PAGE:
Unemployed Kids vs. Self-Employed Kids
This morning I read an article about the current 52.2 percent unemployment among young people, ages 16 through 24. Prospects for jobs certainly look dismal, especially since so many of their parents are also unemployed. Here’s the opening paragraph.
The unemployment rate for young Americans has exploded to 52.2 percent — a post-World War II high, according to the Labor Dept. — meaning millions of Americans are staring at the likelihood that their lifetime earning potential will be diminished and, combined with the predicted slow economic recovery, their transition into productive members of society could be put on hold for an extended period of time.
Is it just me or is it foolish thinking to rely on any government to make sure you have employment? Have these young people no marketable skills? Has no one told them they can start their own business and someday become this century’s Bill Gates? There are thousands of ways of earning money legally, and there are would-be millionaires out there just waiting to be created. Entrepreneurship is the key.
My own daughter was just six when she began her own business, “Jog Your Memory”. Her motto? “I remember so you don’t have to!” I had told her she had a great memory since she was constantly reminding me of things I had forgotten! So, we printed out a few business cards, I gave her a Day-Timer I wasn’t using, and off she went to see if Grandma might need some help remembering her appointments! A couple of years later we created a business plan for a neighborhood garbage can retrieval service! Lesson learned? There are no limits to the ways a person can earn money.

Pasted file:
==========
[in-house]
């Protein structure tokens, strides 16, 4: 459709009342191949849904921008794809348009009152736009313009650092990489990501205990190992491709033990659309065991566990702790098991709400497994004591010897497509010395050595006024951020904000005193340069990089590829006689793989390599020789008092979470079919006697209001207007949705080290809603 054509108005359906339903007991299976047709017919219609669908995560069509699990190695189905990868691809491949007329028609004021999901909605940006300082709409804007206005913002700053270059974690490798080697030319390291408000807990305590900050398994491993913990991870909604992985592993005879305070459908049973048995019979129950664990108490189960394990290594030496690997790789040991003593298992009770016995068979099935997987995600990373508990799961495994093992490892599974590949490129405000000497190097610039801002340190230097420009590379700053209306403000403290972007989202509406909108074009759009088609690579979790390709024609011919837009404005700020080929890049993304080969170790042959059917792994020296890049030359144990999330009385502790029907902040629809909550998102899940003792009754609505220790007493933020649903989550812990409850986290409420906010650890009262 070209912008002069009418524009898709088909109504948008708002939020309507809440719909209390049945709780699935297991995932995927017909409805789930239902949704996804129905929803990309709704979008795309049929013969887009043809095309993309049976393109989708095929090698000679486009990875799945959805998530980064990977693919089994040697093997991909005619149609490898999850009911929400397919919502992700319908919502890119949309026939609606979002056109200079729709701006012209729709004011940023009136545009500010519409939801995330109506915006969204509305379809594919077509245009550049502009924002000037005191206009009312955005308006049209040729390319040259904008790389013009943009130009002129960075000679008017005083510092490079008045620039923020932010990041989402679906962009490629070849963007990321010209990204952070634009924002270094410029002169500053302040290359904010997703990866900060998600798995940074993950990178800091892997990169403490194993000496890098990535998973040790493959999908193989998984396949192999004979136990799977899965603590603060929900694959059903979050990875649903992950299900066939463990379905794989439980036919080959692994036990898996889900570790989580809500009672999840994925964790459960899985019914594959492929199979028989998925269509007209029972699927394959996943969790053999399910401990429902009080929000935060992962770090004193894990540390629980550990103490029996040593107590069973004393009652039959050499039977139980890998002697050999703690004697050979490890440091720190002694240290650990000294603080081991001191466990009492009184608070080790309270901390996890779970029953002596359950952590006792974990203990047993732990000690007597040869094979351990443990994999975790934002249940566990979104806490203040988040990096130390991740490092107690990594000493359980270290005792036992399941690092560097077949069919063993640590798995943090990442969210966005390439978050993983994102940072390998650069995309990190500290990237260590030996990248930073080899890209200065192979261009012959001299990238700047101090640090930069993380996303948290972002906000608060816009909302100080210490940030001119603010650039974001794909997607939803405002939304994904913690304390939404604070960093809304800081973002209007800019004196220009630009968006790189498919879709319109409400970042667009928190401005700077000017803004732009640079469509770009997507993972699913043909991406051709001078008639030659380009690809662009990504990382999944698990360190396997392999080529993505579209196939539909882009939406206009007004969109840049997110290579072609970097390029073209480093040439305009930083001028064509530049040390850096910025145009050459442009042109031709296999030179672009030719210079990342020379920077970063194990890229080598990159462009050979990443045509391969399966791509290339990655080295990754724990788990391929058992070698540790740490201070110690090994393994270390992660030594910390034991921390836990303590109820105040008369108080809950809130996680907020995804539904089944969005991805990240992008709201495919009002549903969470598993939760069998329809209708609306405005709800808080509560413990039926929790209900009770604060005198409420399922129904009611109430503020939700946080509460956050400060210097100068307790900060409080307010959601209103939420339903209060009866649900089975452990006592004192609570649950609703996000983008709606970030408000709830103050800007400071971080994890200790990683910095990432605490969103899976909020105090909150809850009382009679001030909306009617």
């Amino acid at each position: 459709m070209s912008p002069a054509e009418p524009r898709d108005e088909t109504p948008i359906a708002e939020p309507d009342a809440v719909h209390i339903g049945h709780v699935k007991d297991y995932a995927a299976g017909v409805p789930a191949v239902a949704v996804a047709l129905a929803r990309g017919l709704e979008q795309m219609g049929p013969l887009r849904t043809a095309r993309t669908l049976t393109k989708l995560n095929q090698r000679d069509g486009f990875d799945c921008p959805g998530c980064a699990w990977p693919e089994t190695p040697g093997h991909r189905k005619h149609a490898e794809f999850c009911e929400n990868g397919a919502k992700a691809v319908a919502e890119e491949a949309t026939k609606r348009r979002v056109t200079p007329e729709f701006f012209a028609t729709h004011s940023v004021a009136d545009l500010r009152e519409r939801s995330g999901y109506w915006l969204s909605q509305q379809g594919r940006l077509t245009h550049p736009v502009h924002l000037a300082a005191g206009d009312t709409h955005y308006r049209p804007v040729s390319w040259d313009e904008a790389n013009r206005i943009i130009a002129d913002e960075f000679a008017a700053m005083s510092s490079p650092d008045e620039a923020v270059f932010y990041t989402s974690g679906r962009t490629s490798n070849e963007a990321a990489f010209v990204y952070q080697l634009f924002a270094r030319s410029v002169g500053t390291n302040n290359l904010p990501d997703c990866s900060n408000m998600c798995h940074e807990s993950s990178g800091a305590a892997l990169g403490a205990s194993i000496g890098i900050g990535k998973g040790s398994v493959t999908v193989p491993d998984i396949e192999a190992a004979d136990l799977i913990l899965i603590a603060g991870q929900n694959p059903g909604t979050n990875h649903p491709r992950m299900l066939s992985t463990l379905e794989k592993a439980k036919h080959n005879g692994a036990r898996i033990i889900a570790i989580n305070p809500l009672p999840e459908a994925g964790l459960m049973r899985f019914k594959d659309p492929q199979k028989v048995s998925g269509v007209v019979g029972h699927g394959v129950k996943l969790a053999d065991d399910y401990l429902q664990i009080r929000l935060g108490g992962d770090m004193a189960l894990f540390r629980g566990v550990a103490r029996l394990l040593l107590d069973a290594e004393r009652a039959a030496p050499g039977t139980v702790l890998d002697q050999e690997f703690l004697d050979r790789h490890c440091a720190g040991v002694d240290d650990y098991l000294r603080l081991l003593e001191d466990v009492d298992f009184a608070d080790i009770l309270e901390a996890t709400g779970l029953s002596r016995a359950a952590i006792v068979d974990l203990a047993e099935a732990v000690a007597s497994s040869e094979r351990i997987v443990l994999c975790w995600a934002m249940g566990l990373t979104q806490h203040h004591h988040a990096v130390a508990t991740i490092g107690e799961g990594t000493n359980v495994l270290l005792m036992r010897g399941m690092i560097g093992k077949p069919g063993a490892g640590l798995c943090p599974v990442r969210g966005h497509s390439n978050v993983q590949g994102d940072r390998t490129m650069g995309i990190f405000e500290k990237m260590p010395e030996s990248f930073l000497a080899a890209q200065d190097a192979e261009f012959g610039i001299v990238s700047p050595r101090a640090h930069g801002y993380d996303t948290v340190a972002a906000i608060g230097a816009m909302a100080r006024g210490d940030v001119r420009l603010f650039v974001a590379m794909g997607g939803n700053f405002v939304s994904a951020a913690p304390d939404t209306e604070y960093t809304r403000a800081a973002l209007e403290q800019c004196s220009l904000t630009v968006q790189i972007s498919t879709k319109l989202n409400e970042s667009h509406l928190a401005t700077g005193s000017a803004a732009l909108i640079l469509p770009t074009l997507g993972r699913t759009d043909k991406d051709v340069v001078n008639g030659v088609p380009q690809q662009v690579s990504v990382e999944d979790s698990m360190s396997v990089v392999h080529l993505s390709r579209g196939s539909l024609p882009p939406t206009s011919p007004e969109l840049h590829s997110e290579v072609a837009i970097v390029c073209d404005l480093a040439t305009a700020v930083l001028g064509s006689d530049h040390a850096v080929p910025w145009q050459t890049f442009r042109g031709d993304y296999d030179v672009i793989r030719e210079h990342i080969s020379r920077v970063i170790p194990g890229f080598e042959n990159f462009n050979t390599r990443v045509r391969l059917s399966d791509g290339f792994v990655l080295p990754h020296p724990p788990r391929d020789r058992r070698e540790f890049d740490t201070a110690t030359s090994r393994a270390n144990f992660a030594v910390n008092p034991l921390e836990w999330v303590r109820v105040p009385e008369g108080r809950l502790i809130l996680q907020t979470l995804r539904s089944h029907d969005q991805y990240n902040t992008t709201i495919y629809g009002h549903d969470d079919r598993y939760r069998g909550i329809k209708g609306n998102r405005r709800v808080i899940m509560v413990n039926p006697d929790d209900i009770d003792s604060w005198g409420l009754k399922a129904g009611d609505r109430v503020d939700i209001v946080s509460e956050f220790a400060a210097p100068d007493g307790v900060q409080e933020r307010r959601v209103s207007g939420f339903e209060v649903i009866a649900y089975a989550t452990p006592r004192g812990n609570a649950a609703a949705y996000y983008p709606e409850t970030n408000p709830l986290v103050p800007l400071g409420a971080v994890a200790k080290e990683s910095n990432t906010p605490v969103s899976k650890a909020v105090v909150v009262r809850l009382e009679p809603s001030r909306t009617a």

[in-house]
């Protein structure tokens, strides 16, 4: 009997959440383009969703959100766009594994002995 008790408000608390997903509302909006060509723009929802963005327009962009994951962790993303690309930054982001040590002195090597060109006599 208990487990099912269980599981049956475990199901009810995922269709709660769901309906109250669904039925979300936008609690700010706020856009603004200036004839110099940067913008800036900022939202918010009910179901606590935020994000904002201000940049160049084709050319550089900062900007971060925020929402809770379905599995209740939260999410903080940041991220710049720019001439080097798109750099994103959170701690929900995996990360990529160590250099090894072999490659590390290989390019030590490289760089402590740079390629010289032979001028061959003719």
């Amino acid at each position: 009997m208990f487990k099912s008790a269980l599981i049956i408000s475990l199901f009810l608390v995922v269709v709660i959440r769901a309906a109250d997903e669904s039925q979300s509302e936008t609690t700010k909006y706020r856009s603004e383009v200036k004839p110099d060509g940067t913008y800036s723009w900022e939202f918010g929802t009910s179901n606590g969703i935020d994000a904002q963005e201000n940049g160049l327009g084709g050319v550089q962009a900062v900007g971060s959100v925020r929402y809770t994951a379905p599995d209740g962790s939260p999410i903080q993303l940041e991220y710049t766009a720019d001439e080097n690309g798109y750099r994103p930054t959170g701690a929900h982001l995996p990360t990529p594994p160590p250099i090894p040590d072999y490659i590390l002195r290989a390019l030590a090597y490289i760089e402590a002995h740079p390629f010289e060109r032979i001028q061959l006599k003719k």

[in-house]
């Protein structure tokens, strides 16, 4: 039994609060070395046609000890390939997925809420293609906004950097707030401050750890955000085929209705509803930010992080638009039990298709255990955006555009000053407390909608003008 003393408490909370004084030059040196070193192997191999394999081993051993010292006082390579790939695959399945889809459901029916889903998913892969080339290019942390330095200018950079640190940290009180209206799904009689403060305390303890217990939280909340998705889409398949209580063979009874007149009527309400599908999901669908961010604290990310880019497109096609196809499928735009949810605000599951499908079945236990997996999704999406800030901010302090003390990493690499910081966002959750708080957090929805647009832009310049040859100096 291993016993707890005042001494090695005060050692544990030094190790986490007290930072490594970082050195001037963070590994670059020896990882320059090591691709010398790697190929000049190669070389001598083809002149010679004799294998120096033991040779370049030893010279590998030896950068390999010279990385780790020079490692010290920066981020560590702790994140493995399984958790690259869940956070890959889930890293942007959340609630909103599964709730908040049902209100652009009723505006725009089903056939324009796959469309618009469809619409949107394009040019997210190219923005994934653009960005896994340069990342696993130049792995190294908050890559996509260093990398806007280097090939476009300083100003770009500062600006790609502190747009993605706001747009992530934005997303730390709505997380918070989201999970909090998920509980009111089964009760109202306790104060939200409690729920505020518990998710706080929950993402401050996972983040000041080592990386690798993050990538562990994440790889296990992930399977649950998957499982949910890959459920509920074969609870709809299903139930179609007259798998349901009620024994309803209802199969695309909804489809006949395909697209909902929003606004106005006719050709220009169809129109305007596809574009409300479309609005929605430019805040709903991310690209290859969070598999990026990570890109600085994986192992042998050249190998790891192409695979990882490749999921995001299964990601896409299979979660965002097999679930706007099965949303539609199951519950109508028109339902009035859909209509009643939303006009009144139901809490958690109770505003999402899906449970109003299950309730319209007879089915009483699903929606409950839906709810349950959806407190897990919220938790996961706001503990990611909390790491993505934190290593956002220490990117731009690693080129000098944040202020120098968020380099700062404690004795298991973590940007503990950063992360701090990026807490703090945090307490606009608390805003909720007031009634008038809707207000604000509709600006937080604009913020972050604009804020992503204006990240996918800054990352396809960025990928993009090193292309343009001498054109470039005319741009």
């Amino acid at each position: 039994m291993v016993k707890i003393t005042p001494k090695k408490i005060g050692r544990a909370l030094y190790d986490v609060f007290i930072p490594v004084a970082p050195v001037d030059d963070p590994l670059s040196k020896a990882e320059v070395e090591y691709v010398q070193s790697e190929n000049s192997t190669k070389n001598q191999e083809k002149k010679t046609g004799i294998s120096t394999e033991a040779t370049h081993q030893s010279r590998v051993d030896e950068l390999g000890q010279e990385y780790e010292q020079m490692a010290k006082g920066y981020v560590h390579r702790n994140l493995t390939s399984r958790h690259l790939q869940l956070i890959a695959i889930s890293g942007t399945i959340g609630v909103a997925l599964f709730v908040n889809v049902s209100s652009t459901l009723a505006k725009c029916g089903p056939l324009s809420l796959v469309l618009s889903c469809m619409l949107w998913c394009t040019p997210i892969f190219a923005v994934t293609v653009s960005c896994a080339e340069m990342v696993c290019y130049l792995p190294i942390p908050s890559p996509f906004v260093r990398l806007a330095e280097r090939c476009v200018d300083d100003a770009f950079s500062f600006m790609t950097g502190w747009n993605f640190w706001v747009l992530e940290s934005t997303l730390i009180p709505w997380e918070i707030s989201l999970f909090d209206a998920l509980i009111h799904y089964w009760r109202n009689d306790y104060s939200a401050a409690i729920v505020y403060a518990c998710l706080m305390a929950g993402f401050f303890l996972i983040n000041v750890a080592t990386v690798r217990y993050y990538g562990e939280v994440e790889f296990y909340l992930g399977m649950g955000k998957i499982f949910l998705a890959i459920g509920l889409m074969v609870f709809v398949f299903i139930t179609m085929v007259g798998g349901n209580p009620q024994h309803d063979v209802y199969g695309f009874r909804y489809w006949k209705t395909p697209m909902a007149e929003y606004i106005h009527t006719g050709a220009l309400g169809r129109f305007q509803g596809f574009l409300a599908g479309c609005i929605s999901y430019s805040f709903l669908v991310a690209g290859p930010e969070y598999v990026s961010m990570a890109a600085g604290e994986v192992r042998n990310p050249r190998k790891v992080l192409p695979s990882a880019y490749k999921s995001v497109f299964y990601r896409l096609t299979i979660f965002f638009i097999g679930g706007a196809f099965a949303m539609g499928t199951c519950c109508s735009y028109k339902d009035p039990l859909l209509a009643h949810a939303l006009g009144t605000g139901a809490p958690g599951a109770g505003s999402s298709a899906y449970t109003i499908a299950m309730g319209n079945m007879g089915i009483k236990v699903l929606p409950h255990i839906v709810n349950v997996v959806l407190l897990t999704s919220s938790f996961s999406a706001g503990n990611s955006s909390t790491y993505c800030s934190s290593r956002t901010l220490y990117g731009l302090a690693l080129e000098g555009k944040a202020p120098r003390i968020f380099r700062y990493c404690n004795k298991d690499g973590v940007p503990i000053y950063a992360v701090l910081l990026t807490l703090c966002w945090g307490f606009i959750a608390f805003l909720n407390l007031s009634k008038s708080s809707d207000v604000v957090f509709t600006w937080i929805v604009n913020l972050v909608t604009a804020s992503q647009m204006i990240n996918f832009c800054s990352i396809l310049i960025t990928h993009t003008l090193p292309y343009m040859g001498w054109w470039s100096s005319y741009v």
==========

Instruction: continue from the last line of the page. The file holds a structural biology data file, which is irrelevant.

Encourage your children to think of their own natural gifts and interests. Seek out family friends and relatives with skills that could be taught to a young apprentice. If your child is a computer nerd, help them discover a money-making niche in the vast world of technology. If your kid is an artistic dreamer, as mine is, take their creations and help them develop a business plan for earning money. Don’t overlook volunteerism as a way to learn skills and establish important contacts as a route to self-employment. Combining a young person’s natural skills with a marketable skill or product may open up a whole new way for them to earn money other than working for the nearest fast-food joint.
Self-employment breeds self-confidence, independence and important business and people skills. Take any skill, any interest, put your creativity to work and develop an idea for a new business! Here are four websites with some practical ideas for getting started.
Young Entrepreneurs, SCORE — This organization, SCORE, matches would-be small business owners with a retired business owner. It’s a great mentoring service.
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